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Student Identity: What has it become?

Writing by Kirsty Thomson. Illustration by Violet Colley.

Picture a typical university student. What comes to mind? In years gone by, in all likelihood we would imagine someone going through the best years of their life; parties every night, friends by the dozen, clubs, pubs, and grubs; the epitome of youth. Sure there is studying to be done, but these years are for creating who you are; find your calling and your people. Look to the current climate and the experiences of freshers so far and that image is fast fading.

All aspects of university life have shifted into the online sphere this semester, and likely will continue into the next. Whilst the overall benefits outweigh the risks of transmission, there is no doubt that the endurance of the necessity to upkeep a constant online presence is getting too many of us. Akin to a stage, a computer screen face needs a performance: without the nuances of body language, facial expression and tone, appearing sincere and enthusiastic requires a constant effort to appear interested. Manyu Jiang highlights in her article written for the BBC the many ways in which applications like Zoom and teams inherently will exhaust users. In conversation with expert professor Gianpiero Petriglieri they explain thus:

“Our minds are together when our bodies feel like we are not. That dissonance, which causes people to have conflicting feelings, is exhausting. You cannot relax into conversation naturally.”

Is it any wonder therefore that issues arising from mental health amongst students are this year at the highest they have ever been? The pressures and expectation to be present and more focussed than you would be in normal face-to-face conversation are significantly more damaging than have been given credit for. This doesn’t even bring into thought the anxiety-inducing silences which are inevitable in society, but more stark and noticeable when you’re talking to a screen of empty faces. Within this week there have been two reported student deaths, one of which already being confirmed as a suicide due to extreme anxiety resulting from university life.

Let it be understood, university being damaging upon mental health is no new thing; year upon year there are hundreds of cases of students experiencing suicidal thoughts and depression and at times acting upon those emotions. Little was done then in ‘normal’ life, less has been done during this period of a pandemic. With increased societal stresses on top of the stresses which come from university, does it really come as a surprise that these tragedies are happening?

So much is gained from being at university; meeting friends, living in a new city, making memories to cherish for a lifetime. While many are trying to make the best of the awful circumstances, it is certain the extent to which new students and those who already are at the university can continue to do this normally is considerably hindered in comparison to years gone by. So much of what it means right now to be a student is synonymous with the pandemic. It is incredibly important to ensure the safety for all society members, but at what cost to mental well-being will this be achieved?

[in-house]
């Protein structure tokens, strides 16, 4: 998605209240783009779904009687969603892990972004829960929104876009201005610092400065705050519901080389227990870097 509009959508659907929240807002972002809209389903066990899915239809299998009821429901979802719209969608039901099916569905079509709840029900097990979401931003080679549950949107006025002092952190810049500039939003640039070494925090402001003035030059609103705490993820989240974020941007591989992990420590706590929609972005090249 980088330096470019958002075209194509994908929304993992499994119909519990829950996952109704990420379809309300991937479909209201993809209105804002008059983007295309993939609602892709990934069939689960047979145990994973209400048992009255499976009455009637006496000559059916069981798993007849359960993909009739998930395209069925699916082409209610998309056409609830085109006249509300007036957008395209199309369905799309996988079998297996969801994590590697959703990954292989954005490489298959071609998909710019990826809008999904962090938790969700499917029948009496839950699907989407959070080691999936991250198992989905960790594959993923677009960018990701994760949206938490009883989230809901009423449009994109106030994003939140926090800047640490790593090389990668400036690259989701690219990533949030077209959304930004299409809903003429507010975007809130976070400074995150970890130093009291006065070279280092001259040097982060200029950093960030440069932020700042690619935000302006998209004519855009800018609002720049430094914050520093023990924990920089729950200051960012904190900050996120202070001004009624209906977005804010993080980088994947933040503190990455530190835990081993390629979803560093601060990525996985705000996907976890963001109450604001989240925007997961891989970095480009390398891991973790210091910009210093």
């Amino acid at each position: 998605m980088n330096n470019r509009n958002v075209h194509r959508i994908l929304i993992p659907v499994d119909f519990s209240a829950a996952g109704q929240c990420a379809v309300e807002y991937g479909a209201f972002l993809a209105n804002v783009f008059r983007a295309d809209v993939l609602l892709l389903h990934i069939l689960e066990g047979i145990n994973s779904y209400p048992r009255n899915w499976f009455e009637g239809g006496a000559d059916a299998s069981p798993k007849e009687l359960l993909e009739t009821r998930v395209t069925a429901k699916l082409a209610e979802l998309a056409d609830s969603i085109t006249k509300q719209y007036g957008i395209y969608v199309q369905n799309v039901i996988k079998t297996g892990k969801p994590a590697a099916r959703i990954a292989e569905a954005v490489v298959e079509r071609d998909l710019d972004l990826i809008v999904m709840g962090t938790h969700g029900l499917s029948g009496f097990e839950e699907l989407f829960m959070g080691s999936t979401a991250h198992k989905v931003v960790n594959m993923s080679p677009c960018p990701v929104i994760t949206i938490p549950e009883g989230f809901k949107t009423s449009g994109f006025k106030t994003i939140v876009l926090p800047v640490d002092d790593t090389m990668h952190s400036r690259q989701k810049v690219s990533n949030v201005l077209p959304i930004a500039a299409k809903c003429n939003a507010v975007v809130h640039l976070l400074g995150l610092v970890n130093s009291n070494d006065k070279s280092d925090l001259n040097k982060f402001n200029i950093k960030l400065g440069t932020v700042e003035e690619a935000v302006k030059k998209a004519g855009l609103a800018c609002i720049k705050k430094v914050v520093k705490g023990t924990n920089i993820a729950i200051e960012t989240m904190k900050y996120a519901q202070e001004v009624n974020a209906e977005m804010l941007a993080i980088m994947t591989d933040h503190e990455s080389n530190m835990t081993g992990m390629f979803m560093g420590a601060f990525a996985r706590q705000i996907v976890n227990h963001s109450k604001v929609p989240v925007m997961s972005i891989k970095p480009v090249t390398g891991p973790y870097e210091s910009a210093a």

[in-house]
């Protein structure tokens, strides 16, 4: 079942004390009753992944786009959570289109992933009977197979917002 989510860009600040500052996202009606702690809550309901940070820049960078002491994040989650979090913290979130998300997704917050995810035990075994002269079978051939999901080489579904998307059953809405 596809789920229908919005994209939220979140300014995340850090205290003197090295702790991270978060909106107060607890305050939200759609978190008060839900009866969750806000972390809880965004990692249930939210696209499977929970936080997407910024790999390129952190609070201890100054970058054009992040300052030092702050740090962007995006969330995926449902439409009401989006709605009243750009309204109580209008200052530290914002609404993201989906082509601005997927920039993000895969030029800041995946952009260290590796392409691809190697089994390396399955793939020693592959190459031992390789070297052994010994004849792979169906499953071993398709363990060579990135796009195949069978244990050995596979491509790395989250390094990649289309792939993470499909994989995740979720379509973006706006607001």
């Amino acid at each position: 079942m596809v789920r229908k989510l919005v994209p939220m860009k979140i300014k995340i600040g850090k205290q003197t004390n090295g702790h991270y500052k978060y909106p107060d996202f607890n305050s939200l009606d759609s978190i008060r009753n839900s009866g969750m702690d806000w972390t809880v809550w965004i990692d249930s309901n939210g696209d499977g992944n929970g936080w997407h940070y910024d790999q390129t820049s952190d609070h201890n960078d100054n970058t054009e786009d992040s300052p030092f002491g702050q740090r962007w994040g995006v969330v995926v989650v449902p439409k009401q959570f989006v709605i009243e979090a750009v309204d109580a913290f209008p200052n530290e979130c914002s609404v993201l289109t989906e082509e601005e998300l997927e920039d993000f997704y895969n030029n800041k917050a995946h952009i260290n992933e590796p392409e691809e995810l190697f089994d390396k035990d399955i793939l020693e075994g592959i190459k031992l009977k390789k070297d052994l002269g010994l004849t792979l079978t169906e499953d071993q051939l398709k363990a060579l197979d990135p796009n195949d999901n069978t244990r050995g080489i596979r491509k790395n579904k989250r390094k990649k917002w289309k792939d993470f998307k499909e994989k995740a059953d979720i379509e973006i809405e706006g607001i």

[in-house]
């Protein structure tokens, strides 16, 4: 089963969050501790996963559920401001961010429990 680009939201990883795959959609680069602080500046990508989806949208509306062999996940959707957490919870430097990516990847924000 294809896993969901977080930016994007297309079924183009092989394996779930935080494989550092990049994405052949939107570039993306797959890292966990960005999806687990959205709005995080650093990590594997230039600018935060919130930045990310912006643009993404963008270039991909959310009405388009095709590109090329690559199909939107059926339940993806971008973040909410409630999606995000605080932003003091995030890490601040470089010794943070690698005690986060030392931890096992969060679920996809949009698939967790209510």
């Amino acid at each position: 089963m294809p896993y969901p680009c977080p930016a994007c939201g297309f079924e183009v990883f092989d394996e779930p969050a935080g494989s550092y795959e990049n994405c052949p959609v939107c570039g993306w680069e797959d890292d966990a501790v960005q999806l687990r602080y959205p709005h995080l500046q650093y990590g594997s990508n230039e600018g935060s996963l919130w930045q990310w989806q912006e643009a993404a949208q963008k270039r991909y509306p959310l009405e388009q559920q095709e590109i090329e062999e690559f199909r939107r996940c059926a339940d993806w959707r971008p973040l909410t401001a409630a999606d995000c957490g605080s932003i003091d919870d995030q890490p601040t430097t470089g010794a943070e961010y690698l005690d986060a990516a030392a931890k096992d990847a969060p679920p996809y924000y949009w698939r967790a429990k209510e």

Student identity and the understanding of what one can expect upon arrival at university naturally changes and evolves over time. No two student experiences and identities will be the same, but many reminisce on similar memories and joys. Many of those who have been at university this year have undergone something no one could have predicted, and the academic year is barely halfway through. Whilst the beginning has been difficult and has taken a toll on the mental well-being for far too many of us, new initiatives and charities are finally beginning to gain traction and recognition for the importance of their work. Whether it be CALM or Edinburgh specific initiatives such as NightLine, there are people and communities out there who are available and looking to help. Being a student right now is no easy feat, but we are all united in both our struggles and our successes. In our numbers, we have achieved change before. Though a different obstacle stands before us, we can and will overcome this, and the next, and the next afterwards. The one quality of being a student which has remained constant throughout this pandemic period is our resilience and our care for each other. It is through the support of one another that we will get out of this and in years to come remember our time at university as being one where we sought out change and made the best of the circumstances we were given.

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